No—

Despite begging the salon employee who answered your initial call for an appointment, telling her how urgently in need of a haircut you are and thanking her profusely and in a gratuitously obliging manner, as if they were doing you a favour for which you were now beholden to them, despite preparing ahead of time for the haircut, making an unusual effort to wash and brush your hair the night before the appointment, as well as checking the bus schedule and calculating when you’d have to leave the apartment in order to arrive at the salon at least five minutes prior to the allotted time, and despite having awoken early on the day of the appointment to put on make-up and dress in heels and a sundress that you never wear and pack a bag filled with travel items like lipstick, sunglasses and a bus pass, in other words, despite going to great lengths to appear as if you intended to keep the appointment, you never intended to keep the appointment, is that correct?

[unintelligible]

Could you repeat that?

Yes.

You agree that you need a haircut.

Yes.

You agree that you want a haircut.

Yes.

You don’t want to catch the bus, is that correct?

Yes.

The other passengers will stare at you.

Yes.

The driver will become angry when you hold up the line of boarding passengers as you fumble with your bus pass, which the bus scanner always fails to scan on the first attempt.

Yes.

And the other boarding passengers will also become angry, as will the already-boarded-and-seated passengers, who want you to take your seat as quickly as possible so that the bus can embark and head to the next stop. These passengers want to minimise the amount of time they spend on the bus, naturally.

Yes.

The bus is hot and stuffy and stinks of the combined odours of the passengers, a stench that will worsen significantly once you’ve boarded and the doors have closed.  

[unintelligible]

Repeat that.

Yes.

And these passengers, along with the driver, will be unhappy, both as a result of the time you’ve wasted fumbling at the scanner with your bus pass and because of the smell emanating from your long, matted hair, which they’ll have to endure for the rest of your trip. They’ll whisper among themselves as they glare at you and make mock retching gestures. These passengers think you’re unable to hear them over the humming and heaving sounds of the bus but you will be able to hear them, correct? You’ll be able to hear them complaining about the smell of your hair.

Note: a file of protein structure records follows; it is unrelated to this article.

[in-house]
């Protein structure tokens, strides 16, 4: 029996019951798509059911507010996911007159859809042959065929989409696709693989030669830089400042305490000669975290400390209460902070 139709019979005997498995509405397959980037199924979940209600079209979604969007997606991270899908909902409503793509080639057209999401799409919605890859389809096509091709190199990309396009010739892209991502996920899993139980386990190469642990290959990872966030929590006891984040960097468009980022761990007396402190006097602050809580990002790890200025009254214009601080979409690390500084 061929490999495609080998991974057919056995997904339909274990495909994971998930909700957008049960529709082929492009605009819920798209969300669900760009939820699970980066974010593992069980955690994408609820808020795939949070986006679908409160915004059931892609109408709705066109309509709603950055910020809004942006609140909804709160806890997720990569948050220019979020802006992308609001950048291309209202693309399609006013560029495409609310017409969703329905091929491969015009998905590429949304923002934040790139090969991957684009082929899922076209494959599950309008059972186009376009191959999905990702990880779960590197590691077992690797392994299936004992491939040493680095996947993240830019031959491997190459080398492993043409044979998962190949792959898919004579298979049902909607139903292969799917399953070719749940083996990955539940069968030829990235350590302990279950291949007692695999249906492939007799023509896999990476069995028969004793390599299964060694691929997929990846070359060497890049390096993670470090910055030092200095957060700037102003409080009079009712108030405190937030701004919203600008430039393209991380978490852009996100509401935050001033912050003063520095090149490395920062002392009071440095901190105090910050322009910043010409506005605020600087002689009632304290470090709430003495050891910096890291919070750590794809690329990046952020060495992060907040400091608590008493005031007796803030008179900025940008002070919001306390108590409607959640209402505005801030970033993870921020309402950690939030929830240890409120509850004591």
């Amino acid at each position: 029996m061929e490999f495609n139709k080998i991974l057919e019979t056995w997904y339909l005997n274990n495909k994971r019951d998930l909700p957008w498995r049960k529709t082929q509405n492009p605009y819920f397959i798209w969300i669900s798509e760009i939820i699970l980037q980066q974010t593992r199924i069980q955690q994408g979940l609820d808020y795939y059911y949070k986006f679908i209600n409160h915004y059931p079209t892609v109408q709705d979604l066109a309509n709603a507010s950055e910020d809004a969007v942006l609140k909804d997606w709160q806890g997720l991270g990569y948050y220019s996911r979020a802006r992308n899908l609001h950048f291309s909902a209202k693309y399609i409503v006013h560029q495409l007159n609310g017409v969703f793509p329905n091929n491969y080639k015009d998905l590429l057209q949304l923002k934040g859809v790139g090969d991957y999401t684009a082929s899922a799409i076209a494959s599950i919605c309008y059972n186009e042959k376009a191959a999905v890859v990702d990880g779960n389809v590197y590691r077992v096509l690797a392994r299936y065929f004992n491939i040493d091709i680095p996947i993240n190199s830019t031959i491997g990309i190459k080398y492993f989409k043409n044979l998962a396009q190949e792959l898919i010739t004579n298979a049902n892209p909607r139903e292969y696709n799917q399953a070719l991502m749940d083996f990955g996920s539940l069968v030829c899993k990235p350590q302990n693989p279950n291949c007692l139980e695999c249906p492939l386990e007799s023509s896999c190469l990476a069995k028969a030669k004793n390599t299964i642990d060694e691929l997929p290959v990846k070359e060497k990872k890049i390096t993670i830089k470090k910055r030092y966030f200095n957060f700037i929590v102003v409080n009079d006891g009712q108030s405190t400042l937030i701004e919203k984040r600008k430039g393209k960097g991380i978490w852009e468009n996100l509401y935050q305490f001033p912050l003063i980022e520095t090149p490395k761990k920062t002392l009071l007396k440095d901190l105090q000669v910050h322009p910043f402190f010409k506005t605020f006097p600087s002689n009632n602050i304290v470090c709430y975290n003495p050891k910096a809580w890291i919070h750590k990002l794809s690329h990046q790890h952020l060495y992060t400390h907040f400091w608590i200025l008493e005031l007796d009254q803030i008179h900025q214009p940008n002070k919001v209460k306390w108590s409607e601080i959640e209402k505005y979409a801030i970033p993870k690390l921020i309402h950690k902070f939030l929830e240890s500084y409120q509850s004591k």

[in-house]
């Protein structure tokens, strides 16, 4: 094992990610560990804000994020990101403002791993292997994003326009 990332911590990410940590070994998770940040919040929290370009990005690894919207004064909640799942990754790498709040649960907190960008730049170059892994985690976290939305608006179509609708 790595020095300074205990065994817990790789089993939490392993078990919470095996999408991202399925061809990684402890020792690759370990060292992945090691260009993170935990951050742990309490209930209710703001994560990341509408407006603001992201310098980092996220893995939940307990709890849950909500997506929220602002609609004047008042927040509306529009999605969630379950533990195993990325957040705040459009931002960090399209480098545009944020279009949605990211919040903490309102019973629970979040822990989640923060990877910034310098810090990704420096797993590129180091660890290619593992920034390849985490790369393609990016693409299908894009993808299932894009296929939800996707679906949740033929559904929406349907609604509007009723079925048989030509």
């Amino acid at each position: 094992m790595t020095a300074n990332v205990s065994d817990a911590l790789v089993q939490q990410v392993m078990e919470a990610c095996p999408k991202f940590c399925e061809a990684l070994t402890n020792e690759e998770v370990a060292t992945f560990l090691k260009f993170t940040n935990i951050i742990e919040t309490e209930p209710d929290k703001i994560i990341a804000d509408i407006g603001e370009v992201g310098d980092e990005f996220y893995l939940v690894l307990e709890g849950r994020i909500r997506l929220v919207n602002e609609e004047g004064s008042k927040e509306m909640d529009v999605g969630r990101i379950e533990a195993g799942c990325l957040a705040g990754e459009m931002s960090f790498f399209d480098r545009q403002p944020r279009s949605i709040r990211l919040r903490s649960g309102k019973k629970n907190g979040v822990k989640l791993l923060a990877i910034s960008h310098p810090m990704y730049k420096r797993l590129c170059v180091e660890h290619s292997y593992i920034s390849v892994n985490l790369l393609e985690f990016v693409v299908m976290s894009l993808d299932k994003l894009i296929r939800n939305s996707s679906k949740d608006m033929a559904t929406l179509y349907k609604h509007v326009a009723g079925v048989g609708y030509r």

Yes.

And, similarly, at the salon, you’ll be able to hear the hairdresser complaining to her colleagues, is that right? Or, if you can’t hear her, you’ll be able to see her in the mirror.

Yes.

You’ll see her shock when she first examines your hair, which will be like the shock of a doctor who, upon first examining a new patient, immediately discovers that they carry an extremely infectious and life-threatening disease, is that right?

I don’t think I’d go that far…

Assuming the hairdresser perseveres despite the smell and your lack of hygiene, she’ll then ask you what sort of haircut you want, a question that you’ll struggle to answer.

Yes.

You don’t know how to describe the sort of haircut you want.

No.

Your attempts to explain will probably annoy or perhaps even offend the hairdresser, in the same way that your fumbled attempts to scan your bus pass will raise the ire of the bus driver and your fellow passengers.

Yes.

Would it be fair to say that you can’t guarantee that you’ll be able to form words and speak to the hairdresser? Although you have already spoken to her on the phone.

That’s different.

In person, though, you’re unlikely to produce coherent sentences.

No…

And, even if you were somehow able to convey to the hairdresser your desired hairstyle, it would be pointless, since the idea of transforming that mangled shag rug into an ordinary do is simply absurd.  

Say that she, the hairdresser, whom it’s assumed is female—as the possibility of a man handling your hair is too difficult to contemplate, is that correct?—well, say she proceeds without understanding your request, say she decides to follow her own recommendation and launches into washing and cutting, just as a hypothetical. She’s sure to try to make conversation with you, wouldn’t you agree?

Yes.

Small talk. She’ll ask questions.

Yes.

And, when you inevitably fail to respond, she’ll likely be offended. She’ll think you’re conceited or socially inept.

Probably.  

You’ll struggle to look at the hairdresser.

Yes.

Even through the mirror. You’ll struggle to look at her for the duration of the haircut.

Yes.

Which will be quite long, given the length of your hair. It could last as long as four or five hours, would you agree?

Yes.

During which lengthy time you intend to sit quietly, avoiding looking at the hairdresser whose questions you’re incapable of answering, who, in turn, is struggling to maintain composure while smelling and touching your hair, which most people would agree is disgusting, would you agree?

Yes.

And would you further agree that the hairdresser, who certainly doesn’t receive a generous disability pension from the Australian government, isn’t adequately compensated for such work?

Yes.